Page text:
Extra Ramadan duties push domestic helpers to run away

August 23, 2011

A large number of housemaids and domestic drivers run away from their employers during Ramadan due to tremendous work pressure, an interior ministry official has said.

According to Colonel Nasser Mohamad A Sayed, head of the Follow-up and Research Department of the ministry, domestic workers, including helpers and drivers, who ran away said that they had to deal with huge pressure during the holy month and eventually left their employers.

The department is responsible for holding and housing runaway workers until they are repatriated home.

“We have found during investigations with housemaids and drivers who escaped from their sponsors, that maltreatment, domestic violence, overwork in Ramadan and no day-off in the week are some of the major woes that prompt household hands to escape,” Al Sayed told Qatari media.

An Indonesian helper told the department that she worked at the house of her sponsor from 6am to 12pm and that the working hours were extended until 2 am.

“I could not simply stay at the house of my sponsor during this Ramadan because I was not able to sleep for more than two hours in Ramadan last year,” a Filipina maid who turned herself in to the department seeking repatriation after escaping her sponsor.

The department plans to set up three more service centers to listen to the complaints of sponsors and domestic servants, the official said, quoted by Qatari daily The Peninsula.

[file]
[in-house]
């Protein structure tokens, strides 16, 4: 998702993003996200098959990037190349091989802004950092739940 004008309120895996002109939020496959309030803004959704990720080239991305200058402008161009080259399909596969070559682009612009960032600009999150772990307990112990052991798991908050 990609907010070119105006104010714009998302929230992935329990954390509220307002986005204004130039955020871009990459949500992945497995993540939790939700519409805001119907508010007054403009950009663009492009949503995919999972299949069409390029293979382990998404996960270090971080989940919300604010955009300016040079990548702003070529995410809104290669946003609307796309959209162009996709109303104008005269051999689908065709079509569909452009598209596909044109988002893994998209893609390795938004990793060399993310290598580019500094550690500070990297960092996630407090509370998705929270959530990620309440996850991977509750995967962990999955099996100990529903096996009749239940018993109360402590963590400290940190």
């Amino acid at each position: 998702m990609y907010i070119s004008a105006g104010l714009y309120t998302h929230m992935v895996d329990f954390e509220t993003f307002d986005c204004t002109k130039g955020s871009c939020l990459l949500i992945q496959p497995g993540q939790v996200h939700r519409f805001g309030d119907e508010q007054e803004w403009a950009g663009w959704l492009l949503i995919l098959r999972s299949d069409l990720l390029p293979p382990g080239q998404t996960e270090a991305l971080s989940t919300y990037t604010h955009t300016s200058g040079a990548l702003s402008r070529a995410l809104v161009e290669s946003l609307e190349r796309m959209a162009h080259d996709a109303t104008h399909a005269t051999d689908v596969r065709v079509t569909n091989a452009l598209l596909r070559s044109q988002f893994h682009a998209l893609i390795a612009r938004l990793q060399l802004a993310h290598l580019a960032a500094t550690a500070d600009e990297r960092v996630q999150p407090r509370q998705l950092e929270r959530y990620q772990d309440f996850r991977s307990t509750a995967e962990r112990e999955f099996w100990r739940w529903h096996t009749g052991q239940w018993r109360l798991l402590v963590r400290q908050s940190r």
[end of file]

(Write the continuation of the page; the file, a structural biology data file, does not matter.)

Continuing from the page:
According to Mohammad Abdul Alim Ebrahim, a psychiatrist who heads a social rehabilitation centre, domestic helpers run away throughout the year, but the incidents increase as Ramadan approaches.

Households host iftar (breaking of the fast) and dinner parties for relatives and friends in Ramadan so domestic helpers run away to avoid excessive work, he said. However, some helpers escape their employers because of domestic violence or for not receiving their financial dues on time.

Some maids who are Muslims themselves fast during the holy month, so additional work pressure breaks them psychologically, as well as physically which forces them to escape their employers.

Some approach the interior ministry to be sent home and are kept at the detention centre, while others just escape looking for work elsewhere, the daily said.




About the author

Born August 3, 1960 in Monastir, Tunisia
Media career:
  • ABC News (Tunisia)
  • Bahrain Tribune
  • Gulf News
  • Bahrain Television News
Teaching career:
  • Monastir (Tunisia)
  • University of Bahrain
  • MA  Mass Communications, University of Leicester
  • BA  in English & US literature and studies, University of Tunis

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